Election workers set up the voting machines Tuesday with a long day ahead of them. More than 40 candidates were on Tuesday’s ballot, and when the county’s new voting machines showed error messages one after the other as they were turned on, workers had to begin resorting to paper ballots that would be counted by hand at the end of the night.
A technician from Atlantic Election Services Inc. rushed to Scott County, where precinct after precinct reported machines that wouldn’t work.
Of the 45 machines in Scott County, more than 30 were probably down, said AES President Spooner Hull.
“The problem they were experiencing, they were operating with an incorrect firmware package,” Hull said.
The machines — bought by the county in 2005 — work fine, Hull said. It was a software glitch.
Hull explained that the software used in the voting machines was upgraded by the state.
The upgrade did not really enhance the performance of the machine in any way, Hull said. The only noticeable difference was a larger font, making names and instructions easier to read.
Hull said he made the upgrade to the machines himself.
But after making the upgrade, Hull was supposed to power down the machines and power them back up. By missing that step, which Hull said would have taken about three seconds per machine, almost all of Scott County’s voting machines did not work right when set up on Election Day.
The instructions from the firmware manufacturer did not include that extra step, Hull said. And when he ran a pre-election test on the machines, they all passed with flying colors.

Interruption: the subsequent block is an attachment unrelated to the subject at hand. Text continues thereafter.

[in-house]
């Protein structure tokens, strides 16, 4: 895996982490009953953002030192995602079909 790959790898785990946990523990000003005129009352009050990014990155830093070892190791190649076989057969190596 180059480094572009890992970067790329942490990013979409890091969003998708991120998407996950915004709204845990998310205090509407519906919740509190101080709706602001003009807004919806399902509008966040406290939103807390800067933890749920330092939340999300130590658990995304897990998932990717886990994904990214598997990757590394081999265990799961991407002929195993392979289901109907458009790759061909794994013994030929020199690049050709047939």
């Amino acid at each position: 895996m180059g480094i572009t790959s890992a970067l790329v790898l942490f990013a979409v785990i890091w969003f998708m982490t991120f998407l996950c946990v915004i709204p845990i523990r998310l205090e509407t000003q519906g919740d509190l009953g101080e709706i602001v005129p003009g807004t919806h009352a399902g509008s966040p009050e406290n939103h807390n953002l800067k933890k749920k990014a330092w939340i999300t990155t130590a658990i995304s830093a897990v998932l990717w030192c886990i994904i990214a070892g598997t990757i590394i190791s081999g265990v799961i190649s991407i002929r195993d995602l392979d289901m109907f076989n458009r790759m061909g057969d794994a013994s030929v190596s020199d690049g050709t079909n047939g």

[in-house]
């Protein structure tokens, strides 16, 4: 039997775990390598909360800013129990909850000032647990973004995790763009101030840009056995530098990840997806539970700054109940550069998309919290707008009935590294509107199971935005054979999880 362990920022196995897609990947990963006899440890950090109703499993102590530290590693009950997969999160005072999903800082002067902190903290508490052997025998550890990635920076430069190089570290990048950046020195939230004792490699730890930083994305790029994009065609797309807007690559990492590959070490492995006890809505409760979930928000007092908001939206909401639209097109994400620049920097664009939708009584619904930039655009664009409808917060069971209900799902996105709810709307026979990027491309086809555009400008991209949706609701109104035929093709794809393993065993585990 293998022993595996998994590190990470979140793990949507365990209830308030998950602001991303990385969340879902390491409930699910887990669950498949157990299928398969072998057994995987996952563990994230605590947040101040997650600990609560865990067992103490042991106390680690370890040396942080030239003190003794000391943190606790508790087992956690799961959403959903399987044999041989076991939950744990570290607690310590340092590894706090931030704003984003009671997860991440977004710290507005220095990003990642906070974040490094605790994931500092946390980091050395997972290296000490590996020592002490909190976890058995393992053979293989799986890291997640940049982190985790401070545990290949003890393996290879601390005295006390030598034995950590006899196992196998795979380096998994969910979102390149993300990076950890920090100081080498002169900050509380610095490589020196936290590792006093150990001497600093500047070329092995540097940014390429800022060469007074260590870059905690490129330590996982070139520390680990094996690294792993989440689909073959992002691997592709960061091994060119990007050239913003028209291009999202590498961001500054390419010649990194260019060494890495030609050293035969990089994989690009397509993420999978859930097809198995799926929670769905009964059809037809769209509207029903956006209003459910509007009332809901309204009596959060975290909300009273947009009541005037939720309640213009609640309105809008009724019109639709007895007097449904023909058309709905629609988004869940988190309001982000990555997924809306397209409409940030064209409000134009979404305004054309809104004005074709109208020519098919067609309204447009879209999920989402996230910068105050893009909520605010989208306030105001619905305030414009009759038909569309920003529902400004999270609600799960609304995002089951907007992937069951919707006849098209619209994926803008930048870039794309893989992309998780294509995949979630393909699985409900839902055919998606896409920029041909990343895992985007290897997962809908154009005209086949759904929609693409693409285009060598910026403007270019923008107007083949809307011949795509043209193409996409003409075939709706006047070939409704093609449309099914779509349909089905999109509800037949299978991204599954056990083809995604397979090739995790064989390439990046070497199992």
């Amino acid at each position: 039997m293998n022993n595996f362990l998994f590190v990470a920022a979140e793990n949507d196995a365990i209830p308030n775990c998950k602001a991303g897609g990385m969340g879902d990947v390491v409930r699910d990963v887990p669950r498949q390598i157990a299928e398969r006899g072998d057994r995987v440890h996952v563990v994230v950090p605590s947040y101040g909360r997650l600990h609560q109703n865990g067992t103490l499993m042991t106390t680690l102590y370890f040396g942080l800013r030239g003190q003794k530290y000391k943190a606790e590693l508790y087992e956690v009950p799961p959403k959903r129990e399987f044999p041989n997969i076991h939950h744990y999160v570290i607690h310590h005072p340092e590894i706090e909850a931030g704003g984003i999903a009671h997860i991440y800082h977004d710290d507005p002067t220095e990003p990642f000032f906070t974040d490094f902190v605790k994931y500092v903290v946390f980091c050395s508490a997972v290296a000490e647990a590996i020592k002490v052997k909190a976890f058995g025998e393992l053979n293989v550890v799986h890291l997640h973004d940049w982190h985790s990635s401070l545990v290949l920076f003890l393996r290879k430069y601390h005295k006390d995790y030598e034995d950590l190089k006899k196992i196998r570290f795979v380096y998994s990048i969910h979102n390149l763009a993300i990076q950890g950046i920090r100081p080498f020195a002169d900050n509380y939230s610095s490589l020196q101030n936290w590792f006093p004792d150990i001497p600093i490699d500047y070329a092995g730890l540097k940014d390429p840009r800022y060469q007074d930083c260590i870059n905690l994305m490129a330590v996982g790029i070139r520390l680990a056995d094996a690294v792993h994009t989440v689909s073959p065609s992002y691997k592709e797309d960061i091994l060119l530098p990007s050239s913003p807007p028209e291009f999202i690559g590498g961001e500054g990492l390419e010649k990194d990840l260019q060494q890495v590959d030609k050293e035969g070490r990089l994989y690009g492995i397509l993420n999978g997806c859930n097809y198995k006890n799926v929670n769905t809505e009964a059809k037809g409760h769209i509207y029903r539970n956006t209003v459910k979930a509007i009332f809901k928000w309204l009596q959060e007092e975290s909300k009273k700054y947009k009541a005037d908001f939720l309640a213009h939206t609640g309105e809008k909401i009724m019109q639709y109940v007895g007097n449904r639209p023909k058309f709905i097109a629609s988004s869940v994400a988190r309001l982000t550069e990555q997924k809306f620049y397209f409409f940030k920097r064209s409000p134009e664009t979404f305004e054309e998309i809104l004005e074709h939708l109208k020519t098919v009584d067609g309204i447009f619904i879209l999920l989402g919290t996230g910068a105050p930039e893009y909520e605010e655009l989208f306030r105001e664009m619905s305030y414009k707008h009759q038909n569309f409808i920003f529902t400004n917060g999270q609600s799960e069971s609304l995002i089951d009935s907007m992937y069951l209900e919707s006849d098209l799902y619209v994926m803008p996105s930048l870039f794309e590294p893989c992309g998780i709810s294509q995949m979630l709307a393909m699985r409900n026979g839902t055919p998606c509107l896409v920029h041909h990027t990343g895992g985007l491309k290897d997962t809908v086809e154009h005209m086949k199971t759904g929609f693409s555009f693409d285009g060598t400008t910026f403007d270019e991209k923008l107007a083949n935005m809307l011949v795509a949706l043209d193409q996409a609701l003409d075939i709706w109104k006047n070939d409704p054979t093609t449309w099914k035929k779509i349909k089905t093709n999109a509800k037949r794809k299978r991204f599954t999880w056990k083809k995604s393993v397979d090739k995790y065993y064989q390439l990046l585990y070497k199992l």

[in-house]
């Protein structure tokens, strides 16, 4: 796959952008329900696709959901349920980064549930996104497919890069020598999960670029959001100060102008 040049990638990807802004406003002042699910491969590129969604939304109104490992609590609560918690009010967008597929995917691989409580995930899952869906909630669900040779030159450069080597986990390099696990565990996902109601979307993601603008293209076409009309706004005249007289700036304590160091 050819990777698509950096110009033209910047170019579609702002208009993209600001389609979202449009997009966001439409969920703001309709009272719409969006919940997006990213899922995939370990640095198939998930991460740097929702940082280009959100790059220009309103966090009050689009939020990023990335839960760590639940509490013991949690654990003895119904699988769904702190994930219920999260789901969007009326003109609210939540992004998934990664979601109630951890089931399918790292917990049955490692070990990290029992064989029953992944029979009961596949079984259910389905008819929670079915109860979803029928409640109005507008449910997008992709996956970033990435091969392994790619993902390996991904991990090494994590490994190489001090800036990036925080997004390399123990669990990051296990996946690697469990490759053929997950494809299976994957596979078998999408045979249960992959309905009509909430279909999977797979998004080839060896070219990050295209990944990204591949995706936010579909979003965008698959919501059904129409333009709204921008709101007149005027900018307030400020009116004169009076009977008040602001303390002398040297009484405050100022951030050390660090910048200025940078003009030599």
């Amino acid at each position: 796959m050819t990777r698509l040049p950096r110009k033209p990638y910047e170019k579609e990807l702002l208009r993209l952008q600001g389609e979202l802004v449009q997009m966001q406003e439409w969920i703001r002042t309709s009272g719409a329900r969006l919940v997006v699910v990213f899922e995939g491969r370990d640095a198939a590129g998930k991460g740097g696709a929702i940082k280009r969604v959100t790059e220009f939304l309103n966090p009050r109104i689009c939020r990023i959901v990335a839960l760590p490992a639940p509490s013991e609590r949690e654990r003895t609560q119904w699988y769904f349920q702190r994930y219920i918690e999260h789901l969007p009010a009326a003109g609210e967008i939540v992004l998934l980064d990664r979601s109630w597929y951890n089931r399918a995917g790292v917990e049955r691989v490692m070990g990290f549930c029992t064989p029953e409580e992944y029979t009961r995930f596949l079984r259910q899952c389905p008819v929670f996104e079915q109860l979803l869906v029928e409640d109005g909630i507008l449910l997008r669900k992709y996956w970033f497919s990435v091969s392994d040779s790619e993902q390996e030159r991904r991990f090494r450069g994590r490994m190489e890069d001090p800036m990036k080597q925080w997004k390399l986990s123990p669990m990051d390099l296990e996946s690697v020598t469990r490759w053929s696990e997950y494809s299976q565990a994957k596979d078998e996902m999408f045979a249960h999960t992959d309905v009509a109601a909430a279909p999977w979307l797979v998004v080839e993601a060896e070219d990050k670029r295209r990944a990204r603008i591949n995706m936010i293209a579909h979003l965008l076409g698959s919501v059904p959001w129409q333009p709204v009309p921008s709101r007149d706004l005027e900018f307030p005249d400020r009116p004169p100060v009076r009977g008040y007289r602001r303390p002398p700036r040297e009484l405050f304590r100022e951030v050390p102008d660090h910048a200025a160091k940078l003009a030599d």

The error would come out the next time the machines were turned on, he said.
“There was nothing wrong with the machines, or with the way the election workers in Scott County set them up,” he said. “After loading the new firmware I was supposed to do a system reset and power the machine off, then power it up, and then program it. I didn’t do that. I installed the new firmware upgrade and simply re-burned the cartridges and put them in the machines for this election. Because of that, they didn’t work.”
The same situation will not happen again because the firmware is already up to the standard, he said.
One of Hull’s staff began the process of fixing the glitch on Tuesday morning, getting one or two machines working at each precinct.
It took 15 to 20 minutes per machine for him to do that, Hull said. Each machine required software changes, as well as a diagnostic check that took about 12 minutes.
The AES technician spent about six hours working on the machines.
Although there were several hundred handwritten ballets processed by county election workers, General Registrar Willie Mae Kilgore said Thursday that the results of the election are being certified with no significant changes.